Tag Archives: Major League Baseball

Sports: Jim Thorpe

Jin Thorpe is in the hall of fame of professional football, college football, the US Olympics, and track & field. Uploaded to photobucket by Greg Bauch.

Jim Thorpe called football his favorite sport. And he certainly excelled at it, both at the collegiate and professional levels. But he excelled in everything he tried. Track and field. Baseball. Lacrosse. And get this – Jim Thorpe won the 1912 intercollegiate ballroom dancing championship. So you think you can dance?

Thorpe’s early life was beset by tragedy. He was a twin, but his brother died of pneumonia at age nine. His mother died in childbirth. His father died of gangrene following a hunting accident. So Thorpe, a Native American from Oklahoma, wound up at the Carlisle Indian Industrial School in Carlisle, Pennsylvania. It happened that Carlisle had a tremendous coach at the time – “Pop” Warner. He not only recognized Thorpe’s talent (who wouldn’t have?), but knew how to develop it.

Little Carlisle rode Thorpe’s strong shoulders to a national collegiate championship in football in 1912, highlighted by a 27-6 victory over Army. Thorpe was named an All-American in 1911 and 1912.

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Oh, and between those two seasons, Thorpe decided to try out for the US Olympic team. He went to Sweden, where he competed in the pentathlon and decathlon. He participated in several field events he had virtually never tried before, such as the pole vault and javelin throw. He won the gold medal in both events. His medals were presented by King Gustav V of Sweden, who told Thorpe, “You, sir, are the greatest athlete in the world.” To which Thorpe replied, “Thanks, King.”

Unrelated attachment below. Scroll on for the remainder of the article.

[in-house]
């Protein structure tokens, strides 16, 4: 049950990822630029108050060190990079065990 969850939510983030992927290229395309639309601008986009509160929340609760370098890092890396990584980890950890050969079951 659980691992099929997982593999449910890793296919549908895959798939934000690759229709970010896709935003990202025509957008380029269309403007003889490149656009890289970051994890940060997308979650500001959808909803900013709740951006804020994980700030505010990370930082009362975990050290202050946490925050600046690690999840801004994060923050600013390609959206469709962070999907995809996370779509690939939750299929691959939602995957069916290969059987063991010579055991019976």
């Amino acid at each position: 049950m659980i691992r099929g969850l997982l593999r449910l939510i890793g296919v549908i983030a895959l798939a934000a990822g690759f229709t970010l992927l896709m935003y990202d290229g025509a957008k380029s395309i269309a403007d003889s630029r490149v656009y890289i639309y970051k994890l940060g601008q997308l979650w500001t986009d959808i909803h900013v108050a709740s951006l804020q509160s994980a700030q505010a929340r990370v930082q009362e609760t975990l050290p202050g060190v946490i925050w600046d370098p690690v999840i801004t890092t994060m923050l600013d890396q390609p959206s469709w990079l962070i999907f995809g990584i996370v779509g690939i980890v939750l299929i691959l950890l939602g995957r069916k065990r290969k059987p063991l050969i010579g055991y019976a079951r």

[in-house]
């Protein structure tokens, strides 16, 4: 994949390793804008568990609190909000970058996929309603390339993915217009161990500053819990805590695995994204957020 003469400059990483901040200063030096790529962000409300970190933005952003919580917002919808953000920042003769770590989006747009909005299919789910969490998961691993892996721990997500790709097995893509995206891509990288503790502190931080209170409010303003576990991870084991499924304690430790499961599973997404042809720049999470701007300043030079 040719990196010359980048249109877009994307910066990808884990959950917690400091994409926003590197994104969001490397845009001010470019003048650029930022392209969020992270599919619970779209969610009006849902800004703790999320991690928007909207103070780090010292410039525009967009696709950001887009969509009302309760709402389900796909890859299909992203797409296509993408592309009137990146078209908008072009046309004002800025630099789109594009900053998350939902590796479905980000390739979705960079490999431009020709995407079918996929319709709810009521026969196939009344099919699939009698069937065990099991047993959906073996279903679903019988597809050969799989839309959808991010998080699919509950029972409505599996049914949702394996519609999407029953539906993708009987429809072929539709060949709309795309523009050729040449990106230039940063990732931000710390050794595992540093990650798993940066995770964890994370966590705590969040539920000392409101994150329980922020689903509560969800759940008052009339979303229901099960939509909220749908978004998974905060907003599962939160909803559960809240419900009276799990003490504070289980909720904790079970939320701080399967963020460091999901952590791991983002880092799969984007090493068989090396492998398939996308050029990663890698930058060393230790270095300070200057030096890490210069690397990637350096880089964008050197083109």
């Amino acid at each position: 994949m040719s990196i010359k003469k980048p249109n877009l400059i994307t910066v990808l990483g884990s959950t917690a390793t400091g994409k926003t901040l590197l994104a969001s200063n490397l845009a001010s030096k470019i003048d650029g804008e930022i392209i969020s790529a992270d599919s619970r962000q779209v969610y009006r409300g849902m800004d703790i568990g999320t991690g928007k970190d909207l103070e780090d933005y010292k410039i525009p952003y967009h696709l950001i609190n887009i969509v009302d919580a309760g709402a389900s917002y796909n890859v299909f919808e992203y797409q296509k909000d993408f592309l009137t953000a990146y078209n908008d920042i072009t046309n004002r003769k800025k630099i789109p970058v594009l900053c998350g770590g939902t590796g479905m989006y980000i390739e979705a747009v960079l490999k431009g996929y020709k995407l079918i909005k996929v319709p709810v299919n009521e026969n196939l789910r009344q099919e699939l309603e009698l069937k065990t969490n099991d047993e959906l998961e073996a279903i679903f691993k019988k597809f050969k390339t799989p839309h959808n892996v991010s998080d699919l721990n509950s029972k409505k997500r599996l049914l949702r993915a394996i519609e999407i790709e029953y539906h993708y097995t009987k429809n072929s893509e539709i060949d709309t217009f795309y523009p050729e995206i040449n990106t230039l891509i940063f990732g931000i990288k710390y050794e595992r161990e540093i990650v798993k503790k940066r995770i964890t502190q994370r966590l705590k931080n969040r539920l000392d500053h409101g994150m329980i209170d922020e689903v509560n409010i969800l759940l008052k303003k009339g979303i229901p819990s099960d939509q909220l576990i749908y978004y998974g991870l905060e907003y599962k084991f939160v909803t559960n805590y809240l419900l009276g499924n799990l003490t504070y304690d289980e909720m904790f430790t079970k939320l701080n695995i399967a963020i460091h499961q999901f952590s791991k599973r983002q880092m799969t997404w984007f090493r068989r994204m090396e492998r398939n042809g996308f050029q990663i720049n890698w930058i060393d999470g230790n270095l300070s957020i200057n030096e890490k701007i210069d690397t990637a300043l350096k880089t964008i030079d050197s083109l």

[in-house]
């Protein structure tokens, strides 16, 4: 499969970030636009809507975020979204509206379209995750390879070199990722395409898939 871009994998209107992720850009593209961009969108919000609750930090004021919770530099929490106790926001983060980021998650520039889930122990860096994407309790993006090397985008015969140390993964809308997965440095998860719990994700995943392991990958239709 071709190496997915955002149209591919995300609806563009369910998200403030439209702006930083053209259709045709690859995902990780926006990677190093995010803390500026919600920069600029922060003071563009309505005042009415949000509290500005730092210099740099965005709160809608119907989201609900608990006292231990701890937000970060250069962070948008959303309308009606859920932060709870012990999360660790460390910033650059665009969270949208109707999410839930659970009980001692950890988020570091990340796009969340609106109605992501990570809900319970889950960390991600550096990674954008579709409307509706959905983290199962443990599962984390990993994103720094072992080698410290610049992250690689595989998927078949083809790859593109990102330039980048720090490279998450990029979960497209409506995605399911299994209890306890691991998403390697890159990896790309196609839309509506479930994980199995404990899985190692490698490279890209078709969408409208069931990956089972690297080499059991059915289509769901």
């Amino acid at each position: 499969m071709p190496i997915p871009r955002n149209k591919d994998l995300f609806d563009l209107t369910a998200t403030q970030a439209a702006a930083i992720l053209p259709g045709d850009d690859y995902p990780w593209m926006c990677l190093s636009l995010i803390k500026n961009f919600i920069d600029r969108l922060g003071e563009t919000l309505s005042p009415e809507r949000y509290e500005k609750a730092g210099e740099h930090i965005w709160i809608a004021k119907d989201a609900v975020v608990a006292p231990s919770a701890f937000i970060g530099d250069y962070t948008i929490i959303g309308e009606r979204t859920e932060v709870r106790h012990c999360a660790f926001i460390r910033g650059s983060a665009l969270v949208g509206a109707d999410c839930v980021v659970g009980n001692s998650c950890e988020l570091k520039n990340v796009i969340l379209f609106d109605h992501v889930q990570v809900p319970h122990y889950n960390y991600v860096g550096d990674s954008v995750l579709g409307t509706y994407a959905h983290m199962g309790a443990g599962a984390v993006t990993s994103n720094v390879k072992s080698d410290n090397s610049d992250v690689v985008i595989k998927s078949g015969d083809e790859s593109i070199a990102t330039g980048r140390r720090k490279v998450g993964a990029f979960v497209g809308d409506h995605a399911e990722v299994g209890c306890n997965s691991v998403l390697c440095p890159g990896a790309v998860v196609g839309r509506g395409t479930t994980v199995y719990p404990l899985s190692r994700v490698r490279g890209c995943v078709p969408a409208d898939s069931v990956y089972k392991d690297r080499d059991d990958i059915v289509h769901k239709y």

Thorpe played Major League Baseball for the New York Giants and Boston Braves. In the league that was to become the NFL, he won three championship titles. And he barnstormed for a couple of years with the “World Famous Indians” basketball team.

Jim Thorpe is in the Pro Football Hall of Fame, the College Football Hall of Fame, the United States Olympic Hall of Fame, and the National Track & Field Hall of Fame. He was named the number three athlete of the 20th century by the Associated Press, behind only Babe Ruth and Michael Jordan…

Sports: Robin Roberts

At one time or other during his career, Robin Roberts led the league in shutouts, strikeouts, complete games, wins, and innings pitched. He pitched 28 complete games - IN A ROW. Uploaded by s7d2.scene7.com.

No. 36 made it to 83. Today, Hall-of-Fame Philadelphia Phillies pitcher Robin Roberts left the game. He was my boyhood hero and the man whose name inspired my own.

Robin is probably best known for two things. He led the Phillies to the World Series in 1950 as part of the young team immortalized in baseball lore as “The Whiz Kids.” And he gave up more home runs than any pitcher in Major League history.

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That World Series took place in October, 1950, and a month later I was born. My father liked the name Robin, and gave it to me. As a result, I followed Robin Roberts’s career, though he had his very best years before I became a fan.